Copyright © 2018 Albuquerque Journal
Cleveland Storm soccer player Mariano Barreras wore the aqua T-shirt representing his high school’s team colors Thursday on a University of New Mexico campus full of cherry and silver gear.
If the shirt didn’t make him stick out enough, the large white poster he held high during a four-hour Board of Regents meeting certainly got some attention.
“Can we stay if we call it futbol?” the sign read.
The message about football was clear, even if it was one that surprisingly wasn’t broached much during an hourslong meeting called to vote on whether to eliminate men’s soccer and three other sports from UNM’s roster. Regents eventually voted 6-0 to cut the sports.
Among the reasons for the cuts: the continued financial struggles of the athletics department.
But at least one person wondered how is it that men’s soccer and the other sports could be cut to save an estimated $1.1 million annually when the university reported the football program, which has seen dwindling attendance and a less-than-stellar record over the past decade, spent $8.3 million during the fiscal year that ended June 30?
Addressing Eddie Nuñez, UNM’s athletic director, regent Suzanne Quillen said, “One of our speakers said we’re not talking about the white elephant in the room. So I have to ask you, Eddie, about football. … Why aren’t we talking about football?”
The Mountain West Conference requires all member universities to field four sports: football, men’s basketball, women’s basketball and volleyball.
The response of the first-year athletic director tasked with cutting sports to deal with problems that pre-dated his move to New Mexico last fall wasn’t long on specific savings, but he assured her that cuts in the football program will be made.
“We are talking about football internally,” Nuñez said.
He noted that some cuts could include football players not getting as many meals as in the past, changes in travel policy and a reduction in recruiting trips by coaches.
“Football, as well as every other sport, is going to be held to the same accountability when it comes to managing their budgets,” Nuñez said.
Another cost-saving change is stopping the practice of having players stay in a local hotel the night before home games, something the men’s basketball team stopped doing two years ago and something no other sport at UNM is known to have done in the past.
According to documents reviewed by the Journal through an Inspection of Public Records Act request, the Lobo football team spent between $20,353 and $24,996 in annual home hotel costs between the 2014 and 2016 seasons.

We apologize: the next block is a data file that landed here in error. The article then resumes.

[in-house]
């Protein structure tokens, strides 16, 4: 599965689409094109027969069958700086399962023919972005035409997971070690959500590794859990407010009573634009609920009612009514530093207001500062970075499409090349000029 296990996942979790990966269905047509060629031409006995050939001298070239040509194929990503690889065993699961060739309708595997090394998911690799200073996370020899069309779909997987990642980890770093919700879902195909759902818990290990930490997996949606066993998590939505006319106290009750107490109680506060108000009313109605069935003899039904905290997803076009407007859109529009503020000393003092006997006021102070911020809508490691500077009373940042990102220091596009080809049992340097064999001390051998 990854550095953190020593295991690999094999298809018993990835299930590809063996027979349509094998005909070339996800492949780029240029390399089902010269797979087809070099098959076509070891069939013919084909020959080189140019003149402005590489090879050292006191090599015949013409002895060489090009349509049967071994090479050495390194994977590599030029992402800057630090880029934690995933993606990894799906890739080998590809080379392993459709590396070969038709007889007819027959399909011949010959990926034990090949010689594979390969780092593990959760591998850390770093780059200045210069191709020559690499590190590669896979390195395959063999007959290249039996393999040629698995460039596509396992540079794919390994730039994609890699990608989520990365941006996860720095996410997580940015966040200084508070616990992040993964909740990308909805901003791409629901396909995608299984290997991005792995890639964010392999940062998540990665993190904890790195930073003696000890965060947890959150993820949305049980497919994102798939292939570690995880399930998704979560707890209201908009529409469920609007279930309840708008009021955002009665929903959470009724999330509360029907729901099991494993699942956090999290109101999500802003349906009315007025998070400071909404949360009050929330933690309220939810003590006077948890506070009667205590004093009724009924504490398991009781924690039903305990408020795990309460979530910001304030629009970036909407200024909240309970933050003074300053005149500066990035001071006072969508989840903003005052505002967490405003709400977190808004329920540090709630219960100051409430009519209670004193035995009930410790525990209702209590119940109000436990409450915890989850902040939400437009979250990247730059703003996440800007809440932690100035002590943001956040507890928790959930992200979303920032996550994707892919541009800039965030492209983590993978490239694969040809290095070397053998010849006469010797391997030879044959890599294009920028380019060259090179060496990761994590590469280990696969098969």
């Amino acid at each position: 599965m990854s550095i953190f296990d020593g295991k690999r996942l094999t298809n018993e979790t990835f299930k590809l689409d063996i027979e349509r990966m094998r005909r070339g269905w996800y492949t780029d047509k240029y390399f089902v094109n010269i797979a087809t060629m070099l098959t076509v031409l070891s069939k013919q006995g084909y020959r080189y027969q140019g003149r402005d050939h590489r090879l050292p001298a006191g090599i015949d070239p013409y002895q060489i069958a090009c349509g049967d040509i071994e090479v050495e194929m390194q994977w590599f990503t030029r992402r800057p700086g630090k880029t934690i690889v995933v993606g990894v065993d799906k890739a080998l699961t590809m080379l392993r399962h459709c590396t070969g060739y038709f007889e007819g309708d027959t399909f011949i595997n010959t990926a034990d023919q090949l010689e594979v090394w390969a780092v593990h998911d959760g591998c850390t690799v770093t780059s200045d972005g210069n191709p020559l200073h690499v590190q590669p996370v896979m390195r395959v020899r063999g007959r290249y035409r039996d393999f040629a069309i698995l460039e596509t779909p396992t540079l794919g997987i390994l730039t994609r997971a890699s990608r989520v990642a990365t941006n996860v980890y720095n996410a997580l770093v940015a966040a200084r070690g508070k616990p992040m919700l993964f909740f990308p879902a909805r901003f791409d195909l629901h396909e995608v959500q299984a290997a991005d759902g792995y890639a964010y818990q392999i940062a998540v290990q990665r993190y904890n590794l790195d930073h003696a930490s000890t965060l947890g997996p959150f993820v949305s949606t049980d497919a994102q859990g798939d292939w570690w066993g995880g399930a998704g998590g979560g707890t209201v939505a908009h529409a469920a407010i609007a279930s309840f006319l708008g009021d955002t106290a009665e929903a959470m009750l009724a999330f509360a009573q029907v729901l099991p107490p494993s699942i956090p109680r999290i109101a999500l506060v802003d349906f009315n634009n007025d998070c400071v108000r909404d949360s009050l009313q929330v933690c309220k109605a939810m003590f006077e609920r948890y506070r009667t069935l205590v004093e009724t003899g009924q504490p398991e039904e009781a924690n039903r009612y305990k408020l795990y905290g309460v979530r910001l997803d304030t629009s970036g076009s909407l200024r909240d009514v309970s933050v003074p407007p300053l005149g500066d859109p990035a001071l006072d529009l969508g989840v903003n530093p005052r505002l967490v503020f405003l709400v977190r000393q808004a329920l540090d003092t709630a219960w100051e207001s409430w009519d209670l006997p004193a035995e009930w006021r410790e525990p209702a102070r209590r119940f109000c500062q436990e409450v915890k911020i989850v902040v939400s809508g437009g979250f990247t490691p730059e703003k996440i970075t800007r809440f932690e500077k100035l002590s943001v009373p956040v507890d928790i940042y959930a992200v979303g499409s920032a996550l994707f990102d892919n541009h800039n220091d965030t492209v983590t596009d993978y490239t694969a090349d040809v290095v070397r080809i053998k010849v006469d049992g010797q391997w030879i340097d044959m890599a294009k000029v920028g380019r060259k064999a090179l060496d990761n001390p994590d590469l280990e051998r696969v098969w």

UNM’s report on cost-saving measures also says the team will reduce by the 2019-20 season its total number of participants from 116 (85 on scholarship) to 113 (85 on scholarship) to help with Title IX issues.
The men’s soccer team has 29 participants. The ski team has 20 total participants (12 men, eight women) and the beach volleyball team being cut has 17 participants, about half of whom play on the indoor volleyball team, as well.
Lobo men’s basketball, the only sport at UNM the school reports as making a profit annually, had the second-highest expense total this past season at $4.2 million. It saw no roster cuts.
Steve Kramer, a real estate broker in Albuquerque and former Lobo soccer player, said he believes Nuñez and first-year UNM President Garnett Stokes came in and viewed football and men’s basketball as being “untouchable.”
“They believe that Albuquerque must be a football town like most other places that they’ve been,” Kramer said. “Well, they’re wrong. … I urge the regents to stop bowing down to the concept that football is untouchable. I urge the regents to look at across-the-board budget reductions in all sports to balance the budget.”
Baseball vs. Soccer
The recent Title IX assessment that recommended a men’s sport with a large roster be cut for UNM to get into compliance with the federal gender equity mandate said UNM should look at either baseball or soccer.
Nuñez said he chose soccer for a number of reasons, including the fact that it plays in Conference-USA and not the Mountain West, where most other UNM sports compete.
“When you look across the board, our first fundamental principals were to make sure that we were trying figure out financial (decisions), our compliance with Title IX (implications) and ultimately to be in alignment with the Mountain West,” Nuñez said. “And as we looked at all these different factors, if baseball was here today, you’d have the same support from their group (as soccer had). There’s no right or wrong reason as far as one over another.”